There’s no such thing as 먹어지다.
      먹는 게 나한테 먹혔다.
      Some verbs are changed with with 히 이 리 and 기, and the rest with 아어여지다, but not both.

      oops.. it’s from december 2011 TT

    • 학생

      Ah there’s actually some verbs that can be changed in both ways, but 먹다 not one of them.
      And was eaten by me is 먹는 게 나한테 먹혀 있었다
      먹는 게 나한테 먹혔다 is it was being eated by me
      But not sure as I didn’t study english grammar and it’s not my native 😛

  • Ed

    There were some example sentences spoke in the mp3 – it would’ve been nice to have them in pdf. But the explanations here were well done, I didn’t find it as difficult as I had feared. Thanks!

  • krin

    i am bit confused in using the double passive voice.: ..mm……will 먹히다 be 먹허지다?

    • Sanjeeda Masroor

      It would be 먹혀지다

      먹다 -> 먹히다
      먹히다 + (아/어/여)지다
      먹히+어지다 ->먹혀지다

      Hope that helps! 🙂

  • Andrew

    if you change a word to passive tense present form
    먹다 -> 먹히다 to be eaten 빵이 먹혀요
    then, is “to be eaten” in the past tense
    빵이 먹혔어요
    any different?
    is there a difference between passive present tense, passive past tense and passive future tense?

    • Hi Andrew,

      passive present tense – (빵이) 먹혀요
      passive past tense – (빵이) 먹혔어요
      passive future tense – (빵이) 먹힐 거예요

      The expressions are different each other.

      Thanks for your comment. 🙂

  • Eman

    A. 제 열쇠 없거든요.혹시 봐있어요?

    B. 아까 가방에 놓졌어요.

  • CyberMew

    Hmm what about those without batchims like 보다? Which of the four do we use?

  • Alan C

    There is a typo at the top of page 3. It says: 주다 [ju-eo-ji-da] = to give

  • Sanjeeda Masroor

    이 수업은 쯤 어려우니까 조금 도워주면 좋을 거예요, 감사합니다!!
    If I said anything wrong in the above sentence, 죄송합니다.

    1) It was done by me.
    – 이건 제가 돼졌어요

    2) This pizza was ordered yesterday.
    – 이 피자가 어제 주문되졌어요

    3) This gift would be prepared by her.
    – 이 선물은 그녀는 준비될 거예요

    4) This fish was caught by your father.
    – 이 물고기는 당신의 아빠가 잡히졌어요

    5) It seems today’s dinner would be prepared by my mom
    – 오늘 식사는 제 엄마가 요리될거 같아요

    6) Tomorrow’s homework is being done by my sister(elder)
    – 내일의 숙제는 제 언니가 되고 있어요

    7) The bed was moved by us to sleep comfortably
    – 우리는 편하게 자기 위해 이 표를 놓였어요

    8) Since the clothes are piled up at the corner of the room, I would be sleeping on the sofa
    – 방 구석에서 천을 놓여니까 오늘 소파에 잘 게요

    9) I was pushed by my friend.
    – 제 친구가 절 밀렸어요

    If there are any mistakes in the above sentences, Please correct me!!

    • metal_samurai

      when you want to indicate what/who did the action you’d normally use 에 or 에게 rather than 이/가. for example
      물고기가 아빠에게 잡혔다.
      나는 개에 물렸다.

    • Sanjeeda Masroor

      So, whenever we have sentences like ‘by me’, ‘by you’, ‘by my sister’ then you use the 에게 part?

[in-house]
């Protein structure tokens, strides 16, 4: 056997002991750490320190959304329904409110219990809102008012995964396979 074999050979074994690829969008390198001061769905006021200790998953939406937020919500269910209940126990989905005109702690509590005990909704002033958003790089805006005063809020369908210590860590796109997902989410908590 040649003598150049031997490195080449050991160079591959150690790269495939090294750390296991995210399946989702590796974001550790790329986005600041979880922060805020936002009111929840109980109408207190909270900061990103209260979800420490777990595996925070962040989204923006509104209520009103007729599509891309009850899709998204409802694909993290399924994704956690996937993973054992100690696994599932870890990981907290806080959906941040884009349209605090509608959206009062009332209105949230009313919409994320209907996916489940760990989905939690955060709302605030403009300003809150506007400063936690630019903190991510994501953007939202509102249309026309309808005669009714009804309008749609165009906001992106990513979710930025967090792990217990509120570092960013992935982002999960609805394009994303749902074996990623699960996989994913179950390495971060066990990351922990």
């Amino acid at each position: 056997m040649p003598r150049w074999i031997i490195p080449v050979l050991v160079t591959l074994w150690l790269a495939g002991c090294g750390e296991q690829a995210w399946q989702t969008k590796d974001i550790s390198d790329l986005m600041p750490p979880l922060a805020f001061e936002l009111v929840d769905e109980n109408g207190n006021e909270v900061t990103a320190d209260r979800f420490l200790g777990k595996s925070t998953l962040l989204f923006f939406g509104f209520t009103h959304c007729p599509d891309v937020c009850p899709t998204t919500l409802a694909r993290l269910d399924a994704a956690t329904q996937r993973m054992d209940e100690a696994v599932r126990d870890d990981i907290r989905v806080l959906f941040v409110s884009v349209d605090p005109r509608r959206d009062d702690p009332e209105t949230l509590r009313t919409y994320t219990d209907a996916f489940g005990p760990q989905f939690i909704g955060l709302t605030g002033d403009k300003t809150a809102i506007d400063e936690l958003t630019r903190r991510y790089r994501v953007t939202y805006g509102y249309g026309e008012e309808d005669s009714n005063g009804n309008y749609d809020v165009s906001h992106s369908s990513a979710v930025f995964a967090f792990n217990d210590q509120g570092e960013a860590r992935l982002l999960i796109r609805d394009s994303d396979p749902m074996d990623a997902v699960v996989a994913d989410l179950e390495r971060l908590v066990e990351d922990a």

Like 제 언니에게 만들어졌어요?
      and is it applicable only in passive voice or anywhere we use this ‘by…’ sentence?
      Thanks for your correction though, 감사합니다!!

    • metal_samurai

      that’s right, that’s how you’d indicate “by” someone/something in passive sentences. 에게 for people and 에 for anything else (animals, etc.). your example sentence is correct.

      not sure i understand your question about its application elsewhere; the passive voice is the only time an action done “by” someone/something would apply.

    • Sanjeeda Masroor

      Yes. That’s what my doubt was. Thanks for replying!!

    • Gh Arzaa

      Thanks for the information

    • Gh Arzaa

      Thanks to the sentences ,I really get use from your sentences regardless if it is correct or not

    • Sanjeeda Masroor

      Hi Arzaa! I’m glad that these sentences are helpful!! 🙂

    • 익명의 한국인

      As a native
      Sorry but your sentences sound all weird. We don’t use passive forms a lot.
      1) doesn’t make sense. ‘이건 제가 했어요.’ sounds much better. We don’t use 돼지다. It sounds like 뒈지다. If you really want to use a passive form you should say ‘이건 저에 의해 행해졌어요.’
      2) Passive form sounds weird. I would write it ‘어제 이 피자를 주문했어요.’.
      3) doesn’t make sense. If you really want to use a passive form you should say ‘이 선물은 그녀에 의해 준비될 거예요.’. But I would write it ‘그녀는 이 선물을 준비할 거예요.’.
      4) doesn’t make sense. If you really want to use a passive form you should say ‘이 물고기는 당신의 아버지에 의해 잡혔어요.’. But I would write it ‘당신의 아버지가 이 물고기를 잡았어요.’.
      5) doesn’t make sense. What you wrote means ‘It seems today’s dinner is my mom would be cooked.’. Passive form sounds weird. I would write it ‘제 어머니께서 오늘 식사를 준비하실 것 같아요.’.
      6) doesn’t make sense. What you wrote means ‘Tomorrow’s homework is becoming my sister.’. Passive form sounds weird. I would write it ‘제 언니가 내일 숙제를 하고 있어요.’.
      7) doesn’t make sense. 표? You mean ticket? If you really want to use a passive form you should say ‘이 침대는 저희가 편하게 자기 위해서 옮겨졌어요.’.
      8) doesn’t make sense. I would write it ‘방구석에 옷이 쌓여 있어서 저는 소파에서 잘 거예요.’. cloth=천 clothes=옷
      9) doesn’t make sense. I would write it ‘제 친구가 절 밀었어요.’.

      We don’t use passive forms that much like in English. Please be careful with postpositions when writing (를 하다 = 가 되어지다).

  • TinaMusicFairy

    woow I only knew about 하다 verbs, but I have a question: can you write 연구되어지다 as 연구돼지다? I mean I know 되다 is conjugated as 돼다 so can this apply here too? 감사합니다.

  • Yuki

    이 레슨 좀 어려워 것 같은데 ㅋㅋㅋ

    나: 내 가방이 어디야?
    가: 네 가방은 엄마에 의해 벽장에 넣어졌어요 근데 왜 그렇게 필사적이죠?
    나: 비밀이야
    -개에게 말하기-
    가: 뭐 먹고 았어? 이 편지는 네 것이니? 그건 개에 의해 먹혔네요

  • Matt

    [1] 내 칫솔이 또 다른 사람으로 써졌어요… = My toothbrush was used by someone else…
    [2] 퍼즐에 마지막 조각 넣였어요. = The last piece was put in the puzzle.
    [3] 강도 2주 후에, 도둑이 잡혔어요. = The thief was caught two weeks after the robbery.
    [4] 올림픽스 동안 이 트랙이 달려질 거예요. = This track will be run during the Olympics.
    [5] 옷이랑 같이 핸드폰이 씻겼어요. = My cellphone was washed with my clothes.
    [6] 이 박물관은 외국 관광객들로 자주 방문되어요. = This museum is often visited by foreign tourists.
    [7] 문이 쾅 닫겨졌어요. = The door was slammed shut.
    [8] 그 이야기는 완전히 연구되어졌어요. = The topic was thoroughly researched.

    Thank you for the lesson.